On Tuesday, February 9, 2016, the United States Supreme Court held in a five to four decision to halt enforcement of the Environmental Protection Agency’s Clean Power Plan by the Obama administration until its legal challenges are resolved.  The challenge to the Clean Power Plan was brought by a group of 27 states and various utilities, coal miners, companies and business groups.  The Court’s ruling means the EPA will not be able to enforce its September 6, 2016 deadline for states to either submit their emission reduction plans or request a two-year extension until the lawsuit battles its way through the court system.  This overrules the DC Court’s refusal to grant the stay, which we discussed here.

The Supreme Court’s ruling came after the United States Court of Appeals for the District of Columbia denied the request in January.  The DC Circuit will commence its review of the merits of the challenges to the Clean Power Plan on an expedited basis, with oral arguments to begin June 2. Contact our energy regulation lawyers to get more information on this issue or talk about how the Clean Energy Plan might affect your business.

D.C. Court of Appeals Denies Stay of EPA’s Clean Power Plan

The U.S. Court of Appeals for the D.C. Circuit on Thursday declined to halt the implementation of the EPA’s Clean Power Plan (“CPP”). The CPP, which requires states to submit proposals to reduce carbon emissions from power generation facilities, was promulgated by the EPA on August 15, 2015 under Section 111(d) of the Clean Air Act. Opponents of rule, including West Virginia and 23 other states, immediately filed suit in federal court, arguing that the rule exceeded the EPA’s legal authority under Section 111(d). The group also asked the appellate court to halt the implementation of the CPP while their legal challenge is pending. The states argued that implementation of the rule would cause “irreparable harm.”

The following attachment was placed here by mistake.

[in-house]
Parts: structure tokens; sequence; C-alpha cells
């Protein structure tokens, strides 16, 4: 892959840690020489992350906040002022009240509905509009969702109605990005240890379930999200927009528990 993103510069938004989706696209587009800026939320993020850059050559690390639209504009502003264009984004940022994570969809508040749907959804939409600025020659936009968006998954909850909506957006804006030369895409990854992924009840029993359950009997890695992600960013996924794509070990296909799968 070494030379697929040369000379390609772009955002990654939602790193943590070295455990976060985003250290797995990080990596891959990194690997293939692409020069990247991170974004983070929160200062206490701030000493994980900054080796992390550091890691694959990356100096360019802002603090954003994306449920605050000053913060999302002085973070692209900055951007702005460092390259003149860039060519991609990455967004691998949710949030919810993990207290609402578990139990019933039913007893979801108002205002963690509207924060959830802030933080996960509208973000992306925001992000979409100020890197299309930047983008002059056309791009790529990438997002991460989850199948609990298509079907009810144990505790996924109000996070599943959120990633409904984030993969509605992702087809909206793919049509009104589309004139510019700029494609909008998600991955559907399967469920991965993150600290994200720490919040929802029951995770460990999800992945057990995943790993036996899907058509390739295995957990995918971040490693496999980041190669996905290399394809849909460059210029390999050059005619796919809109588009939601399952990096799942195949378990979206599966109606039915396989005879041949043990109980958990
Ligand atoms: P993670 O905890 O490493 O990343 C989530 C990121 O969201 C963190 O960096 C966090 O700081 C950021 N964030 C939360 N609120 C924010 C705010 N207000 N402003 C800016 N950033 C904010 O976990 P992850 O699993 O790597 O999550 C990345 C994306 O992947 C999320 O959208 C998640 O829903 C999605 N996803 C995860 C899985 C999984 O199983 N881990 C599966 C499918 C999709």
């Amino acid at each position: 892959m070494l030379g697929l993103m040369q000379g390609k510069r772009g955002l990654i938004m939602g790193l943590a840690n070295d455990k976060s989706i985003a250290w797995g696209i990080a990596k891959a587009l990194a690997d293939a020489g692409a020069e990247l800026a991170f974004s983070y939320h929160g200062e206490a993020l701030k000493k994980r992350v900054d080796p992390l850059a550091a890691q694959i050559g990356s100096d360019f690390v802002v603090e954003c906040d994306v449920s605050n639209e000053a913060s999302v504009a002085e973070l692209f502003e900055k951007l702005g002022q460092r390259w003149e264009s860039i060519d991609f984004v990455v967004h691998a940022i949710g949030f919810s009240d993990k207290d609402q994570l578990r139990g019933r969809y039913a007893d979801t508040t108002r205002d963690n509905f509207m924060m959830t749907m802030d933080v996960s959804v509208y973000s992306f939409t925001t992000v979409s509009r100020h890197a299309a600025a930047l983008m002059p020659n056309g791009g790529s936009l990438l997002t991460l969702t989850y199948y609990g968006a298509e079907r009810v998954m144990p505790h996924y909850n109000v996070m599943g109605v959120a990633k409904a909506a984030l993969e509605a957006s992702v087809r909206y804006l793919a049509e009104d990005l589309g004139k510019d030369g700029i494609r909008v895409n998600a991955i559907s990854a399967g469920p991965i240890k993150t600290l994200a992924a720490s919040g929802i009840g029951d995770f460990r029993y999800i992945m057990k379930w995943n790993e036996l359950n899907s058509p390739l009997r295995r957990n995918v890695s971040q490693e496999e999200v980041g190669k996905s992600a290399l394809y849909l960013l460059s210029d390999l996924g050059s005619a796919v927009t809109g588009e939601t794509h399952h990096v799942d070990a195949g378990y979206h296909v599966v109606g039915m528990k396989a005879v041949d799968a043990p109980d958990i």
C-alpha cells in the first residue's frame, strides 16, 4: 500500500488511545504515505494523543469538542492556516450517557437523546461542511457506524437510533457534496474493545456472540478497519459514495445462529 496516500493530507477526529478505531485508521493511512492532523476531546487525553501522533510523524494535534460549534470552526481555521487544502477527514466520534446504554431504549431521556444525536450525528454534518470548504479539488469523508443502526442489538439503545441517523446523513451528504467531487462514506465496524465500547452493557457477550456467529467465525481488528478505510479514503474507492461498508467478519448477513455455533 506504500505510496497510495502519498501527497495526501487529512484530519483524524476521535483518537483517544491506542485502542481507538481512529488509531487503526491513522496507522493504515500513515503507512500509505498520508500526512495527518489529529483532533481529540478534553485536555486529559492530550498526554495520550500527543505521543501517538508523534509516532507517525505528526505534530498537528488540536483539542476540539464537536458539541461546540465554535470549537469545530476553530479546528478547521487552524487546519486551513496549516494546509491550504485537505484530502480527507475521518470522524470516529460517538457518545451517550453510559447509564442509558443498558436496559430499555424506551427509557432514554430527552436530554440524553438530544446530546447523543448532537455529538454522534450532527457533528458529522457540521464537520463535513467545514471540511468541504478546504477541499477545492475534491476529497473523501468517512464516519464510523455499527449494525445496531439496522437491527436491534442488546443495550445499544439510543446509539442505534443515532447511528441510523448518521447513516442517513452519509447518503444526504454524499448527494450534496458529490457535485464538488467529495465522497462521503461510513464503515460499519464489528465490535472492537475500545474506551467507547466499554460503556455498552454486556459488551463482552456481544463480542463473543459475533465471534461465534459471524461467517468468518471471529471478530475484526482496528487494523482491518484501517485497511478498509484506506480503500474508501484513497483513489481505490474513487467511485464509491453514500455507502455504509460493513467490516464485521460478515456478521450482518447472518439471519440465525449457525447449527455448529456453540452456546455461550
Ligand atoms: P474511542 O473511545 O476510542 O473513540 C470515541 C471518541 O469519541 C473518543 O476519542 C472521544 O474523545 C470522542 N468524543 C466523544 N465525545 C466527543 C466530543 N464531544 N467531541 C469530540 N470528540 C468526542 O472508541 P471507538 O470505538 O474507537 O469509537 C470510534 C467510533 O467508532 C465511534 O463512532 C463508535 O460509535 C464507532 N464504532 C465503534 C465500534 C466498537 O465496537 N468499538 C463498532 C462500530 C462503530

Thursday’s decision means that the rule will remain in effect while the court considers the lawsuit. The court held that the petitioners “have not satisfied the stringent requirements for a stay pending court review.” The D.C. Circuit cited a U.S. Supreme Court decision holding that injunctions will only be granted when the petitioners demonstrate a “strong likelihood of success on the merits” and when necessary to prevent “irreparable harm.” While allowing the implementation of the CPP to go forward, the D.C. Circuit ordered that the lawsuit will be heard “on an expedited basis.” Oral argument on the merits is scheduled for June 2, 2016.  State environmental agencies have until September 6, 2016 to submit a CPP compliance plan to the EPA.

If you have an interest in the issue of the EPA’s Clean Energy Plan or questions about the court’s decision, we invite you to call any of our utility regulation and energy lawyers.

The Clean Power Plan Debate in Virginia

On October 5, 2015, the Richmond Times Dispatch included an article on the ongoing debate between utilities and renewable energy advocates as to how Virginia will comply with the U.S. Environmental Protection Agency’s new Clean Power Plan.  The Clean Power Plan obligates states to reduce their carbon dioxide emissions – which is aimed at cutting carbon emissions from power plants in the United States by a third.  

Renewable energy advocates view this requirement as an opportunity to shift Virginia’s power supply from almost entirely depending on coal, natural gas and uranium – to utilizing more renewable energy, including solar facilities.  However, utilities argue, among other things, that the cost of such changes would be passed on to ratepayers – resulting in an increase in electricity rates by 20 to 40 percent.

Pursuant to the Clean Power Plan, states have until 2017 to finalize their plans to comply with its terms.  The renewable energy lawyers at GreeneHurlocker will continue to closely monitor the energy market as Virginia works towards complying with these requirements.